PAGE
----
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Cml, Sml

In: Business and Management

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Can We Measure Portfolio Performance?

by Steen Koekebakker and Valeri Zakamouline


The risky assets available to investors are numerous: mutual funds, hedge funds, structured products, equity-linked notes to name a few. The characteristics of each asset class can be summarized in the different return distributions. Even within a single asset class the return distributions of assets are not alike. We assume that the return distributions of all risky assets are known and would like to choose the best asset to invest to, meaning that the risky assets are mutually exclusive investment alternatives. How to do this? The standard approach in financial theory and practice is to employ some portfolio performance measure to rank the various risky investments. Each portfolio performance measure calculates a score for each asset using its probability distribution of returns. The best asset to invest to is the asset with the highest score.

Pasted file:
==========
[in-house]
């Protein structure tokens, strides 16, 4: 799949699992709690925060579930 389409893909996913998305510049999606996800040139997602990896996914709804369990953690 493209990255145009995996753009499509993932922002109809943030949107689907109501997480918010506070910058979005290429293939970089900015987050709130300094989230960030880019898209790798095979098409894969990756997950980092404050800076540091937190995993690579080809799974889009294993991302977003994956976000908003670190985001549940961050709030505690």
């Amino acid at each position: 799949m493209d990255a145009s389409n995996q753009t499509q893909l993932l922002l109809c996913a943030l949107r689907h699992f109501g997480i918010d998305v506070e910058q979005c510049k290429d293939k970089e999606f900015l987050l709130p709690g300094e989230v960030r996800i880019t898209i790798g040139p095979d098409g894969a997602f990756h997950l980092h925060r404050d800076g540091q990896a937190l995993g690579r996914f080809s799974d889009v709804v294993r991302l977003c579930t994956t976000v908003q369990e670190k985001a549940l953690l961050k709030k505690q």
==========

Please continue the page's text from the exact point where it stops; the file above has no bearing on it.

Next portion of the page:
The Sharpe ratio is a commonly used measure of portfolio performance. But because it is based on mean-variance theory, this measure can only be used in some restrictive cases, for example, when return distributions are normal. When return distributions are non-normal, the Sharpe ration can lead to misleading conclusions and unsatisfactory paradoxes, see Bernardo and Ledoit (2000) and Hodges (1998). There have been proposed numerous universal performance measures that, in one way or the other, are alternatives to the Sharpe ratio and try to take into account non-normality of return distributions. For some examples, see Sortino and Price (1994), Dowd (2000), Stutzer (2000), Keating and Shadwick (2002), Gregoriou and Gueyie (2003), Kaplan and Knowles (2004), and Ziemba (2005). The main drawback of many of these alternative performance measures is that they lack a solid theoretical underpinning. In this paper we review the latest results on portfolio performance measures based on either expected utility theory or non-expected utility theory (the latter is opposed to the von Neumann and Morgenstern expected utility theory). The main purpose of this paper is to show that unless we know exactly the investor’s preferences, and unless all investors share the same preferences, a single performance measure that is suitable for all investors cannot exist.